What happens to global supply chains if China’s economy falters?
About a decade ago, when we had grown giddy on China’s consistent double digit growth economy as a major contributor to world economic growth, I remember asking at an industry gathering what would happen if the Chinese economy suddenly faltered. I didn’t get much of an answer but I did get more than a few disgruntled stares for even daring to ask the question.
Well, I may finally get an answer.
The aftermath of late August’s Black Monday where concerns over China’s faltering economic growth led to the Shanghai composite index suffering its biggest selloff since the global crisis of 2007 and panicking investors worldwide, will prove to be either a strong market correction or worse, the start of a new phase to the global economic crisis which began about eight years ago.
Either way, whether you’re in charge of managing a global supply chain or a domestic one, what happens in China is going to have an impact on your ability to move freight.
Canada is a commodities producer that relies on global economic growth and much of that growth has come from China. During its double-digit growth spurt China developed a voracious appetite for wood, metals, potash and oil, which fuelled our resource based economy. Considering that as I write this Canada is flirting with dropping back into at least a technical recession (two straight quarters of negative growth) after experiencing negative growth in each of the first five months of 2015, the latest news out of China is not what we needed to hear. There are serious doubts now about China’s ability to maintain its growth projections and that could considerably lower demand for many of the things that drive Canadian exports.
If you’re shipping domestically a dip back into recession or prolonged low economic growth may play in your favour in terms of downward pressure on transportation base rates and fuel surcharges but it can also affect carrier equipment renewal plans and service. Our annual Equipment Buying Trends Survey of the nation’s motor carriers shows that although the larger carriers are staying the course on equipment renewal, small carriers, essentially the heart of Canadian trucking, are having second thoughts with 55% telling us they have no plans to renew their fleets in 2016.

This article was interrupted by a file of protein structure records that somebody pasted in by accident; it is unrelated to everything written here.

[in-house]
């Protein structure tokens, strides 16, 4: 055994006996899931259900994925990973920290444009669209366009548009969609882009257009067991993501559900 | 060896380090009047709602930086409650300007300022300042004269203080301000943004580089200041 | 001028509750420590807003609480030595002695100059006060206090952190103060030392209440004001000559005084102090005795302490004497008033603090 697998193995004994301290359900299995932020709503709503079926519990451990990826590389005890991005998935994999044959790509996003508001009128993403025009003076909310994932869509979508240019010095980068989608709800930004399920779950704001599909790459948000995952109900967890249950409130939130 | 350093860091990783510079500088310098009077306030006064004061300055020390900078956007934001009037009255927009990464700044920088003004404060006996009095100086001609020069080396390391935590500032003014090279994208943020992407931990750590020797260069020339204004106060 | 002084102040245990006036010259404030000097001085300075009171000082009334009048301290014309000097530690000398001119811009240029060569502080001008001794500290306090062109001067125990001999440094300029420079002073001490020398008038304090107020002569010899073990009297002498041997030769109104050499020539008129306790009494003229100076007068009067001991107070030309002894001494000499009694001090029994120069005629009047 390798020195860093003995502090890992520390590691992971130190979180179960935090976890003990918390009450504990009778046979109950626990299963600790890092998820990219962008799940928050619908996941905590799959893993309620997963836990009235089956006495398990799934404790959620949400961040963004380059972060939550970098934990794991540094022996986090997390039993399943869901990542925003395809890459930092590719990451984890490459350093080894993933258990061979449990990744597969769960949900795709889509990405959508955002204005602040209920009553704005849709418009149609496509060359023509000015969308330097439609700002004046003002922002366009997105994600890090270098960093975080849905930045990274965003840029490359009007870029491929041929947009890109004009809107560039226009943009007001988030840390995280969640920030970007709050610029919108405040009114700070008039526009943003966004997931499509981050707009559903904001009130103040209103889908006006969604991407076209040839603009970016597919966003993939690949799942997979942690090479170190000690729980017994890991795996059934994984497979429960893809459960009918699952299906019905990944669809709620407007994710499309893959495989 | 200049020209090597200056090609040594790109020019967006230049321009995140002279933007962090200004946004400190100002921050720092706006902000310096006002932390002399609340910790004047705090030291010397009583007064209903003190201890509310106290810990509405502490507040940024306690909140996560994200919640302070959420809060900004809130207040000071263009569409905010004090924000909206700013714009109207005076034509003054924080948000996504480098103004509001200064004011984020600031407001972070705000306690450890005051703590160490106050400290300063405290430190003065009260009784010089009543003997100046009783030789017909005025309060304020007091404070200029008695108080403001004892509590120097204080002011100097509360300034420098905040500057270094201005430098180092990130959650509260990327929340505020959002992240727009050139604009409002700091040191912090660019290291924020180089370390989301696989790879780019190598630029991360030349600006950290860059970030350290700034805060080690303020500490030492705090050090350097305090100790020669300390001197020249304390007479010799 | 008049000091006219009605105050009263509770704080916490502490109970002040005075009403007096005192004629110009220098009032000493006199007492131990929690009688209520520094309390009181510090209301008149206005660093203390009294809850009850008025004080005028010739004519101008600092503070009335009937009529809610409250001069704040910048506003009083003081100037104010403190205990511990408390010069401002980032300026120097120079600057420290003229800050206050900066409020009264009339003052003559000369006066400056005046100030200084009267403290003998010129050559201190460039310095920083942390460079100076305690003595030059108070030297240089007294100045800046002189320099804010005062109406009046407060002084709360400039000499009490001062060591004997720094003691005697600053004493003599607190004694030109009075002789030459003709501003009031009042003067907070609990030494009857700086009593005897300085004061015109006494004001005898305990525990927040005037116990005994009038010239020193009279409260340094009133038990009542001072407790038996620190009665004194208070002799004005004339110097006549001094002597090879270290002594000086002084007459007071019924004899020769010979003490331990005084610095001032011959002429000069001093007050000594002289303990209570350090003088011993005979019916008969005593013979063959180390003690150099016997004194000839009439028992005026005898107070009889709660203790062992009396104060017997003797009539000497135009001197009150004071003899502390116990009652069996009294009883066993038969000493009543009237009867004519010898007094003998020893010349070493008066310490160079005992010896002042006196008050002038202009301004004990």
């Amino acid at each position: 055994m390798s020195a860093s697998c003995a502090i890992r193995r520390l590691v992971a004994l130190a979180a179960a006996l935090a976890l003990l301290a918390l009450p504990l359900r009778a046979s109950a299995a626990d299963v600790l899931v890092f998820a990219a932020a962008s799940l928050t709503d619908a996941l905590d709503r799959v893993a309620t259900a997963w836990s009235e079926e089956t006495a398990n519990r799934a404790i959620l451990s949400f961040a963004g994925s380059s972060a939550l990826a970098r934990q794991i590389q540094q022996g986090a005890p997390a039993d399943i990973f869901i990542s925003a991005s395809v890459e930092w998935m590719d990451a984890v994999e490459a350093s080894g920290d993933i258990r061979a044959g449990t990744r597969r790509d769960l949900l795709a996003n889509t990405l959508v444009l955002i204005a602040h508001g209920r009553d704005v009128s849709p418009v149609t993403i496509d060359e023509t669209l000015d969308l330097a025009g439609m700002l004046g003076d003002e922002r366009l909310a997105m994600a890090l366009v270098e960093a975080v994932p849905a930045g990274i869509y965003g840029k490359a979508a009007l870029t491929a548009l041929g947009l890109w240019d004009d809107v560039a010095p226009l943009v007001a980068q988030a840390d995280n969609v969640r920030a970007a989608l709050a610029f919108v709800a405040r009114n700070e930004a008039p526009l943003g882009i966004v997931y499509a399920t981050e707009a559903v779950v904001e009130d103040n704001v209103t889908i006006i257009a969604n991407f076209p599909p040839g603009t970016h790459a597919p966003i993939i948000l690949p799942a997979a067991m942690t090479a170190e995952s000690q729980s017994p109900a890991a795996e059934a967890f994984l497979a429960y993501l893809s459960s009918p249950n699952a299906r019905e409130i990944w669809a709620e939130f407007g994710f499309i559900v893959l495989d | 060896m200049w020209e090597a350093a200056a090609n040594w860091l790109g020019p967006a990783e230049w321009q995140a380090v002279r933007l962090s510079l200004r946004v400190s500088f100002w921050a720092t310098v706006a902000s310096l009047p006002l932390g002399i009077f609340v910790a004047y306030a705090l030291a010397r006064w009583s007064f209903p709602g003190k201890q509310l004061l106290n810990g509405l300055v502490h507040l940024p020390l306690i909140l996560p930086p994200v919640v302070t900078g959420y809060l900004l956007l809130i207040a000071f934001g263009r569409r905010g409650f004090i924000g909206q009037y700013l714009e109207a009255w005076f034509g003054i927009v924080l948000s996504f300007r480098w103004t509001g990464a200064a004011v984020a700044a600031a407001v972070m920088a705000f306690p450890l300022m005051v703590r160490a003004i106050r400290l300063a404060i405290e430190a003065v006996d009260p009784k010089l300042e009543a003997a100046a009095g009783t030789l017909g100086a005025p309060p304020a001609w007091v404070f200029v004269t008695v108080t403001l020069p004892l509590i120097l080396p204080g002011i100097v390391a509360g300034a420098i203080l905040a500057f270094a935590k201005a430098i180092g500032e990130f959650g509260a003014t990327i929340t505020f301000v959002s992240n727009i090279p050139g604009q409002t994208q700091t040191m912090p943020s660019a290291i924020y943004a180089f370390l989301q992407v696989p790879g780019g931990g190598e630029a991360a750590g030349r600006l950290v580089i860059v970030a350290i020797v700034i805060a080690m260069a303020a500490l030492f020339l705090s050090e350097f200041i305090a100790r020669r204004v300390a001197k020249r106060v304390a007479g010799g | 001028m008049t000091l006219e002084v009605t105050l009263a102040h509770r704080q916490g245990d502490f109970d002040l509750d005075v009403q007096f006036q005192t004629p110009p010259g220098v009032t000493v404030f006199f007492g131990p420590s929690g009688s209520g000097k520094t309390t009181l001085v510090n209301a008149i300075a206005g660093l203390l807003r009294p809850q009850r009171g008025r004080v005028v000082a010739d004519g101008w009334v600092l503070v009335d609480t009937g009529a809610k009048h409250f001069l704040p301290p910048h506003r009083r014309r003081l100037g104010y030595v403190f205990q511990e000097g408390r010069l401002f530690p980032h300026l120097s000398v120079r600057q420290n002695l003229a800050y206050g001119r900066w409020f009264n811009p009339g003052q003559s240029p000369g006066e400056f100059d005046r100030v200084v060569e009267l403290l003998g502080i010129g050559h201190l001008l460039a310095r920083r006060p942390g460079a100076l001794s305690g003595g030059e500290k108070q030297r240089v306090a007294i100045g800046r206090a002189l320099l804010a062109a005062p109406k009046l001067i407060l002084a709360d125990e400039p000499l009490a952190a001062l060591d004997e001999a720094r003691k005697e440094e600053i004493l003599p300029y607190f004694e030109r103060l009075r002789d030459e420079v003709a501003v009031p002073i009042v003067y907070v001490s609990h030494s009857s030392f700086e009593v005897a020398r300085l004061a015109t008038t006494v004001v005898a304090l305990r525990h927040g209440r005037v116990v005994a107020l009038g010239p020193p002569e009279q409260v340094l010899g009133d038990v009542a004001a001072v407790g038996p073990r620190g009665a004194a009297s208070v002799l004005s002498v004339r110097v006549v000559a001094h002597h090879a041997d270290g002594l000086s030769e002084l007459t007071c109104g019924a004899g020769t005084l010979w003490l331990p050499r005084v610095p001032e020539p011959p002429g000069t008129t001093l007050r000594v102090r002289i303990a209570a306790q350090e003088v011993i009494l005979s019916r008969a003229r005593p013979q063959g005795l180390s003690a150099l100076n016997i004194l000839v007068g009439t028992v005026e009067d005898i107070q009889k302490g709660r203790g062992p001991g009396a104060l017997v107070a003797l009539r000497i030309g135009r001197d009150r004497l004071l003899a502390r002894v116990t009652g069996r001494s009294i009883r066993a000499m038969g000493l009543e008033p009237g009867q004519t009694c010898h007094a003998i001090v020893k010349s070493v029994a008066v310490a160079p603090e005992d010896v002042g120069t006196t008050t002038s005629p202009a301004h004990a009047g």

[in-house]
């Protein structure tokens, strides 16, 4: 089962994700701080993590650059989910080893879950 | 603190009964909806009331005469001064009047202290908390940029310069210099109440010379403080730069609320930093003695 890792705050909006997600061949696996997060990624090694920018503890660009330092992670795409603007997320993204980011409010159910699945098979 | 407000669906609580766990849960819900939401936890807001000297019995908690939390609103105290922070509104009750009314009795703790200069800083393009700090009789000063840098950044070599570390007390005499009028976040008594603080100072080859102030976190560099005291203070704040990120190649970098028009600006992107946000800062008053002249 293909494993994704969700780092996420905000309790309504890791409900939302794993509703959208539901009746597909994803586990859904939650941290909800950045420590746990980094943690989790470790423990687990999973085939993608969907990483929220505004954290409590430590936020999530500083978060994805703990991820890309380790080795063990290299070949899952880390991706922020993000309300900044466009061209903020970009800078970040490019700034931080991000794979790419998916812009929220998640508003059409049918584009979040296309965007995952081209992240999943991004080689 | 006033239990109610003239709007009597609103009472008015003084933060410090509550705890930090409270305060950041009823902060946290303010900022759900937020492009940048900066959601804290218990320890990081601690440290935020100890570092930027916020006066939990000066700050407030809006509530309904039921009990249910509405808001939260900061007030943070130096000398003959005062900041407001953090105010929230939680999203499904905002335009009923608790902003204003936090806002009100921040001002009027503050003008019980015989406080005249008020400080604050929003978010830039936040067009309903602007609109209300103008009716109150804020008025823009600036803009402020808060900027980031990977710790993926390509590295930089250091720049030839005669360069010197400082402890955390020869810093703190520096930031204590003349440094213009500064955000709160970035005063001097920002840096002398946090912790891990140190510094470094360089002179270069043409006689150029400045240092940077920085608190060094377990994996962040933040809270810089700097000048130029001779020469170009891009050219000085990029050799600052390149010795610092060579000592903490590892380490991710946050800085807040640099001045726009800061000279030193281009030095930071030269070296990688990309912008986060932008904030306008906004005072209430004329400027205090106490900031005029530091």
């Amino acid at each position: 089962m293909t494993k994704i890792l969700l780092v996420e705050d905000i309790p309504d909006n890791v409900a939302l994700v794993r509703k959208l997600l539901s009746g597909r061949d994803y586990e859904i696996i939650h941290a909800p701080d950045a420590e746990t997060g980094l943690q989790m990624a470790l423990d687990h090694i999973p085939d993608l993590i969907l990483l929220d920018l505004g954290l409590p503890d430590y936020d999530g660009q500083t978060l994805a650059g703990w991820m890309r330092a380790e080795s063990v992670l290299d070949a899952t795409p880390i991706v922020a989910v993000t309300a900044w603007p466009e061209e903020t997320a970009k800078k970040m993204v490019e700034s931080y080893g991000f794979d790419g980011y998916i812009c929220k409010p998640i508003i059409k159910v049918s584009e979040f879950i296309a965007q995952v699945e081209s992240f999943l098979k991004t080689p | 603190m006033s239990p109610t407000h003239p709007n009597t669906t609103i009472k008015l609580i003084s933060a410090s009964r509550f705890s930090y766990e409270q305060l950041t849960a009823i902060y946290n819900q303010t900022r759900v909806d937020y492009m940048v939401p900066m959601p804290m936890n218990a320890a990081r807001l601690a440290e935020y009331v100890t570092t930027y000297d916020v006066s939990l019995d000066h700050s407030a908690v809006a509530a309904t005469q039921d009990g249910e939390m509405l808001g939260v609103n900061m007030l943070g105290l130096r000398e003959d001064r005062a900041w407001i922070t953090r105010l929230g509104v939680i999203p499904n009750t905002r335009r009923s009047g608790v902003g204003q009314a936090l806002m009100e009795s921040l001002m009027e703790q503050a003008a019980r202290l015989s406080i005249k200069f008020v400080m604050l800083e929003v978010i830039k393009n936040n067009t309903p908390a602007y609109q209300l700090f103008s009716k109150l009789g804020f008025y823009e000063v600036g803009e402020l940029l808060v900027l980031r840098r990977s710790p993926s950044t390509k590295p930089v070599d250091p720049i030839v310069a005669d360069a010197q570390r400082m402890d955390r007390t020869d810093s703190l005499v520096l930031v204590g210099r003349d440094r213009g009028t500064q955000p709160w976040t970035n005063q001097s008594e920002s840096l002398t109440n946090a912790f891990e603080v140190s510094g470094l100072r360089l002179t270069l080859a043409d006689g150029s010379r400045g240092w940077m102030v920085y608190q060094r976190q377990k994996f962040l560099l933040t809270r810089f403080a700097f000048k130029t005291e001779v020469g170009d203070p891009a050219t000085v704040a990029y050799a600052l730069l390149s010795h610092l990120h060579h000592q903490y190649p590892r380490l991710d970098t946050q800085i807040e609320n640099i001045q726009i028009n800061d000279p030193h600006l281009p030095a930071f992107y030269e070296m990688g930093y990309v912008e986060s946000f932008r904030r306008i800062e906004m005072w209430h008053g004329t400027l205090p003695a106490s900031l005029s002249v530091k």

For those of you managing global supply chains, a faltering China may have an even larger impact. A Chinese government pressured to find the money to prop up its economy may merge its state-owned COSCO and China Shipping Container Line (CSCL). COSCO is the sixth largest marine carrier serving the global market with CSCL right behind it in terms of TEUs, according to Drewry Maritime Research. A combined entity would create a carrier controlling upwards of 1.5 million TEUS, moving it into fourth place in terms of global market share.
Although industry analysts say such a merger makes sense from the standpoint of the state-owned enterprises’ viability, continued consolidation can only lead to a negative impact on industry competition, likely creating a domino effect on existing carrier alliances and spawning further mergers. In turn this could also have a negative impact on service. As I mentioned a few columns ago, the on-time performance bar in container shipping has dropped so low that we actually rejoice when we can get two-thirds of our container shipments delivered on time.
Greater China represents about 30% of all container moves in the world. A slower growing Chinese economy – WTO data shows merchandise imports were down 15.5% and exports rose just 1% in the first six months of 2015 – is going to place even greater pressure on containerlines already pressed with trying to fill the slots on their new Ultra Large Container Ships. Containerlines’ desire to meet greater than 90% fill rates, rather than the 80-85% which may be more realistic under the latest economic realities, may keep ships delayed even longer, dropping the bar on service even further.